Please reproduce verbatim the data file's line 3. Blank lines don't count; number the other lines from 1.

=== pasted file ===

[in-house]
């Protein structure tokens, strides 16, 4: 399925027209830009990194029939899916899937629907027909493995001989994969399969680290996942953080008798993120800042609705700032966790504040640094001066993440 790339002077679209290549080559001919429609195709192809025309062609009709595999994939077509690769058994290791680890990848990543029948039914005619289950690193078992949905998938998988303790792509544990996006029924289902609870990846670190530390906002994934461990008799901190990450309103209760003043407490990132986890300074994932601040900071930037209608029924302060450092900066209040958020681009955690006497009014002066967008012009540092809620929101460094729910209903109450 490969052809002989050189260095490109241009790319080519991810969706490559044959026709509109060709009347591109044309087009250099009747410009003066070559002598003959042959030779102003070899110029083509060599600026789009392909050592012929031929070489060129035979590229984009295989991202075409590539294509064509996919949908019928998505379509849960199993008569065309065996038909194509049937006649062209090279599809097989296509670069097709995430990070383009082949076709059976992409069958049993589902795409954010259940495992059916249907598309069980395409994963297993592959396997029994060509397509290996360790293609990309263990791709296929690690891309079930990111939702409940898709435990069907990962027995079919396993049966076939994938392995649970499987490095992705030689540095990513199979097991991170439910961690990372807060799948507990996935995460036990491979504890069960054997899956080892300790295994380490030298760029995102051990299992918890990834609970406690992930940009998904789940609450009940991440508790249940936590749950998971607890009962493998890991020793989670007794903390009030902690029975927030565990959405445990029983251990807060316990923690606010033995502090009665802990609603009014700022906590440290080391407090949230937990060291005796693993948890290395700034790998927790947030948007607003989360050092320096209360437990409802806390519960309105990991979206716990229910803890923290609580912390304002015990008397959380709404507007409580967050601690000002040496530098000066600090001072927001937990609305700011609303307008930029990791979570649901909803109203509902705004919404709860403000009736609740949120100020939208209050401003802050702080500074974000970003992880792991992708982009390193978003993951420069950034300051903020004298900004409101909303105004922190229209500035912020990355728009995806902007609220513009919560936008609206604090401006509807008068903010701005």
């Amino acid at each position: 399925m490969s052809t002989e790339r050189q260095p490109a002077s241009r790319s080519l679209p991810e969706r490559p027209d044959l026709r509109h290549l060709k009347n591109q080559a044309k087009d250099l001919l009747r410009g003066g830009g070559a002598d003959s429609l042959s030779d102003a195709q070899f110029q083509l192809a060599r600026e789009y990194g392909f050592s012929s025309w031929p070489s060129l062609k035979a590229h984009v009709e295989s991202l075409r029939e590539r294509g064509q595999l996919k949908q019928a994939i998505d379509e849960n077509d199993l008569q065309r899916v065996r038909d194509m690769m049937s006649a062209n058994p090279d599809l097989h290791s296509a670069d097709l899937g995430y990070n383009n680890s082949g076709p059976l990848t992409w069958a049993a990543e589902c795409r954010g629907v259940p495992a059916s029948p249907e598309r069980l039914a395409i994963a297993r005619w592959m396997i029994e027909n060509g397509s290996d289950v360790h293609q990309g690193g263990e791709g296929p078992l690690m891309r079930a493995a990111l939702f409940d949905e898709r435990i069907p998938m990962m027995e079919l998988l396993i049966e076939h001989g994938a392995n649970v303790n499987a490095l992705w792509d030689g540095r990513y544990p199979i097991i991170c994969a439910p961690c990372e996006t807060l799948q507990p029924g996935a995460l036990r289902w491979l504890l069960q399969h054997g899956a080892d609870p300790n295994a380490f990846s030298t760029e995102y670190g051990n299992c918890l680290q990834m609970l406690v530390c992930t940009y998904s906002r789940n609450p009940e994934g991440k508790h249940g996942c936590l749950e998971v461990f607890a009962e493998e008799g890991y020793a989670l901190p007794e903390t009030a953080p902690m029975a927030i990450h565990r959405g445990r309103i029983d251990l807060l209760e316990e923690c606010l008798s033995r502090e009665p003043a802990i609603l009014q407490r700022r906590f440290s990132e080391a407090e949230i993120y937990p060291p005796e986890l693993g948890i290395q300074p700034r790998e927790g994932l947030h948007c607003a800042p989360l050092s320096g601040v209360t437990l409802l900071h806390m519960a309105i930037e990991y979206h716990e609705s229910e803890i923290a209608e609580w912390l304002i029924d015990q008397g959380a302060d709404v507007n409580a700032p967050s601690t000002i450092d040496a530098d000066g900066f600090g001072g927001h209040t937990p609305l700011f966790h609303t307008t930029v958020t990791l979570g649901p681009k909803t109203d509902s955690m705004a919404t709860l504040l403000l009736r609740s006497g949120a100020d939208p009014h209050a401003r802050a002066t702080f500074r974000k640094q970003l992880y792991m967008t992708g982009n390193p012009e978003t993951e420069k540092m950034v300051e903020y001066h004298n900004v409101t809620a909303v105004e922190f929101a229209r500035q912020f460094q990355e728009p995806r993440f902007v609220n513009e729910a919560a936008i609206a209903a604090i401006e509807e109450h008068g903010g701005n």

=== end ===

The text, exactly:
């Amino acid at each position: 399925m490969s052809t002989e790339r050189q260095p490109a002077s241009r790319s080519l679209p991810e969706r490559p027209d044959l026709r509109h290549l060709k009347n591109q080559a044309k087009d250099l001919l009747r410009g003066g830009g070559a002598d003959s429609l042959s030779d102003a195709q070899f110029q083509l192809a060599r600026e789009y990194g392909f050592s012929s025309w031929p070489s060129l062609k035979a590229h984009v009709e295989s991202l075409r029939e590539r294509g064509q595999l996919k949908q019928a994939i998505d379509e849960n077509d199993l008569q065309r899916v065996r038909d194509m690769m049937s006649a062209n058994p090279d599809l097989h290791s296509a670069d097709l899937g995430y990070n383009n680890s082949g076709p059976l990848t992409w069958a049993a990543e589902c795409r954010g629907v259940p495992a059916s029948p249907e598309r069980l039914a395409i994963a297993r005619w592959m396997i029994e027909n060509g397509s290996d289950v360790h293609q990309g690193g263990e791709g296929p078992l690690m891309r079930a493995a990111l939702f409940d949905e898709r435990i069907p998938m990962m027995e079919l998988l396993i049966e076939h001989g994938a392995n649970v303790n499987a490095l992705w792509d030689g540095r990513y544990p199979i097991i991170c994969a439910p961690c990372e996006t807060l799948q507990p029924g996935a995460l036990r289902w491979l504890l069960q399969h054997g899956a080892d609870p300790n295994a380490f990846s030298t760029e995102y670190g051990n299992c918890l680290q990834m609970l406690v530390c992930t940009y998904s906002r789940n609450p009940e994934g991440k508790h249940g996942c936590l749950e998971v461990f607890a009962e493998e008799g890991y020793a989670l901190p007794e903390t009030a953080p902690m029975a927030i990450h565990r959405g445990r309103i029983d251990l807060l209760e316990e923690c606010l008798s033995r502090e009665p003043a802990i609603l009014q407490r700022r906590f440290s990132e080391a407090e949230i993120y937990p060291p005796e986890l693993g948890i290395q300074p700034r790998e927790g994932l947030h948007c607003a800042p989360l050092s320096g601040v209360t437990l409802l900071h806390m519960a309105i930037e990991y979206h716990e609705s229910e803890i923290a209608e609580w912390l304002i029924d015990q008397g959380a302060d709404v507007n409580a700032p967050s601690t000002i450092d040496a530098d000066g900066f600090g001072g927001h209040t937990p609305l700011f966790h609303t307008t930029v958020t990791l979570g649901p681009k909803t109203d509902s955690m705004a919404t709860l504040l403000l009736r609740s006497g949120a100020d939208p009014h209050a401003r802050a002066t702080f500074r974000k640094q970003l992880y792991m967008t992708g982009n390193p012009e978003t993951e420069k540092m950034v300051e903020y001066h004298n900004v409101t809620a909303v105004e922190f929101a229209r500035q912020f460094q990355e728009p995806r993440f902007v609220n513009e729910a919560a936008i609206a209903a604090i401006e509807e109450h008068g903010g701005n």